Arizona: NHeLP Breaks Down the Arizona Maintenance of Effort Issue

Executive Summary

This paper describes the decision by HHS did not approve a request to waive the maintenance of effort requirement for Arizona, but did discuss waiver authority.

On February 15th, HHS Secretary Kathleen Sebelius sent a letter to Arizona Governor Jan Brewer in which the Secretary did not volunteer to waive the ACA's Maintenance of Effort (MOE) provision as the Governor had requested, though the Secretary did point out that some Arizona populations could ultimately be disenrolled without waiver authority.

BACKGROUND

On January 25, 2011, Governor Brewer submitted a request asking HHS to use its Social Security Act section 1115 demonstration authority to waive the Maintenance of Effort requirement in the ACA, which prohibits the state from reducing eligibility in Medicaid prior to 2014. At the time she made the request the Governor explicitly stated her intent to use the waiver authority to terminate about 280,000 adults enrolled in Medicaid. Of the 280,000:

  • About 244,000 are childless adults who are not otherwise Medicaid eligible populations
  • About 30,000 are parents (for whom Brewer was proposing to lower the eligibility threshold from 100% FPL to 50% FPL)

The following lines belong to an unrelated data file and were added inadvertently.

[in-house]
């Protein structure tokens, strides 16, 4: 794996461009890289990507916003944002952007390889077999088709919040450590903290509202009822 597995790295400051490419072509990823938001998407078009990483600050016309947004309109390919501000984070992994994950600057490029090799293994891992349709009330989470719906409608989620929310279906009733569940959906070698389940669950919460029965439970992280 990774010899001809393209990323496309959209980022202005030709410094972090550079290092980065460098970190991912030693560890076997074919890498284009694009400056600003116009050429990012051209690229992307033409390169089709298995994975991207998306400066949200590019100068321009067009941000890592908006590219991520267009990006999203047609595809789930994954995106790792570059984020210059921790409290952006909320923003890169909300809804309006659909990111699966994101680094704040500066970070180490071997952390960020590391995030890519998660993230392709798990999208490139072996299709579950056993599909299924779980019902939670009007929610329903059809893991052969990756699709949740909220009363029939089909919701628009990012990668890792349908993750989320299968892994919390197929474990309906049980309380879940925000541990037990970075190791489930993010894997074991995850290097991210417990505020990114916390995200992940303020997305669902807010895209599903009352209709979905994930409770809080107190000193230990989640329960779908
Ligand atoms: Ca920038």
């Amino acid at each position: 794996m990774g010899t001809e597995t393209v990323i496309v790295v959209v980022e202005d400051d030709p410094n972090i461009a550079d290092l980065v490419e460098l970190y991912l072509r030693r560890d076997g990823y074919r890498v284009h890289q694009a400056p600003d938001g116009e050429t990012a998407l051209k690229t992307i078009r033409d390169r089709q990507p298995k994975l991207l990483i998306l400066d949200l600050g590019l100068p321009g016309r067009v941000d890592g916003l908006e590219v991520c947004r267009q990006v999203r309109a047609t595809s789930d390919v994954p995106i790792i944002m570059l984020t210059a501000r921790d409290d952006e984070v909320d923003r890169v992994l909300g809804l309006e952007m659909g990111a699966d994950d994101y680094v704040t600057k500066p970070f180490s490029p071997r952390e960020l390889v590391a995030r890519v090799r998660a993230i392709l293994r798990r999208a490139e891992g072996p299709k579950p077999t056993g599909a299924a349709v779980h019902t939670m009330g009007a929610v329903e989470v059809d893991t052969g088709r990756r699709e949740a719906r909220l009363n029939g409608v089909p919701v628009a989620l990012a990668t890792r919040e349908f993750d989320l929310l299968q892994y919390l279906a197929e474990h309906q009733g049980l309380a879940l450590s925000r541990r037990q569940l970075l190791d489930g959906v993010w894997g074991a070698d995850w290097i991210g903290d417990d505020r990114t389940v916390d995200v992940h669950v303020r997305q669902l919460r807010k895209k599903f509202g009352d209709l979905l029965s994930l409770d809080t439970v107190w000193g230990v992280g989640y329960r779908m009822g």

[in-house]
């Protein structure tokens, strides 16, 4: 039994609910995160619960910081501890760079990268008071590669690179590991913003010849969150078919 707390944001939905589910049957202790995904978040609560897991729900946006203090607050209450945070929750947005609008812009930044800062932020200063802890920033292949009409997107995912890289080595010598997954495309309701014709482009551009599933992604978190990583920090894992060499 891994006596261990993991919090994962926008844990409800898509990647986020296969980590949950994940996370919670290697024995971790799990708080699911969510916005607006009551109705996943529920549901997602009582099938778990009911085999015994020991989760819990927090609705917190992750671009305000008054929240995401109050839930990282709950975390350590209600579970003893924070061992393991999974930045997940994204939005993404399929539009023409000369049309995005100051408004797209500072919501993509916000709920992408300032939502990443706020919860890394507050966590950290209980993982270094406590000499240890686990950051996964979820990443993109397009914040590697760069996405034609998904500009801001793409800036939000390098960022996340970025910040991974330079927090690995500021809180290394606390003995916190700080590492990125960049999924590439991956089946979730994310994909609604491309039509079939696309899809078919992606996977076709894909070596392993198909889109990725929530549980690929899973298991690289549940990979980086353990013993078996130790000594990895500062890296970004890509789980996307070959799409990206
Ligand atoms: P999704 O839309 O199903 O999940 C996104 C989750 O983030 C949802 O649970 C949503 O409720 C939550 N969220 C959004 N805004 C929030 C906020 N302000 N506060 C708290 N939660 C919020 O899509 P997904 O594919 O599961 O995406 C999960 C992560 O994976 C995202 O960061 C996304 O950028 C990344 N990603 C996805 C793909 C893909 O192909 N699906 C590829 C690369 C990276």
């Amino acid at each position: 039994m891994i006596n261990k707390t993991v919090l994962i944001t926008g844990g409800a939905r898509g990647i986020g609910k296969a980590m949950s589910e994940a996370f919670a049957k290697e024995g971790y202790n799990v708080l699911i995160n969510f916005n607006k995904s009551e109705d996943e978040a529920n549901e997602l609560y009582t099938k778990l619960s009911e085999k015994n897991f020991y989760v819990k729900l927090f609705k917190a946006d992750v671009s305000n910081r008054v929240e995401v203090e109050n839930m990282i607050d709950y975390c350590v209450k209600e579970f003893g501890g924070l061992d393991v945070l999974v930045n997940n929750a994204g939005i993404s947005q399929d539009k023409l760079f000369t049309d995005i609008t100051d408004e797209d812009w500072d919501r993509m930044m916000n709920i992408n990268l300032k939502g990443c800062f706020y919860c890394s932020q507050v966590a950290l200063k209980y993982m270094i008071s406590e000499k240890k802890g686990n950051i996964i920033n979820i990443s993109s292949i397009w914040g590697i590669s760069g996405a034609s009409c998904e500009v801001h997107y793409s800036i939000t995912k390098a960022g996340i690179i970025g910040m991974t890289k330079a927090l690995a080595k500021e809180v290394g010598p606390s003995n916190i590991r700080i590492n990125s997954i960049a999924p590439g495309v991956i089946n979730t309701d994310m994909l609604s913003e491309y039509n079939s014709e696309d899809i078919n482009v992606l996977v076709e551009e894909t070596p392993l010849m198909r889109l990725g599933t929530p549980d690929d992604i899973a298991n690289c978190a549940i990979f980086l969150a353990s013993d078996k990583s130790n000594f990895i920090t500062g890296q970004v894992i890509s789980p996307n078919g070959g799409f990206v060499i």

• About 6,000 are very low-­?income families and individuals who qualify by spending their income down to 40% of the federal poverty level

Note: Although Arizona has a state plan and covers some populations through a state plan and others through demonstration authority, Arizona's entire Medicaid program is run through a Medicaid managed care 1115 deomonstration.  In thi brief we will refer to both Arizona's existing Medicaid 1115 demonstration programs, and its separate request for additional waiver authority to ignore the MOE.
THE HHS RESPONSE

The HHS response does not present any surprises or new interpretation of law around the MOE, and to be clear, there was no waiver of the MOE provision.

  • The HHS response does not grant Arizona authority to terminate individuals enrolled in optional (or mandatory) Medicaid categories of coverage included in the state plan. And, there is no indication that the Secretary would be willing to waive the MOE for anyone who is actually covered through demonstration authority, but could be covered in a state plan population.
  • The HHS response does not grant Arizona authority to terminate individuals enrolled in ongoing demonstration programs, or terminate these programs before the date they are already set to expire (in this case September 30, 2011).
  • The HHS response does explain that Arizona has the authority to choose not to renew its current deomonstration programs when they expire.  HHS's position is that the MOE doesn't require a state to renew an expiring demonstration program. However, this non-­renewal exception is applied only to populations "whose eligibility derives from the demonstration" – NHeLP interprets this legally to mean only populations who could not otherwise be eligible as a state plan population. Consistent with this interpretation, the HHS letter specifically mentions the childless adult population as an example of such a population.

Note: Some media reports and Arizona officials have not correctly characterized the HHS response.

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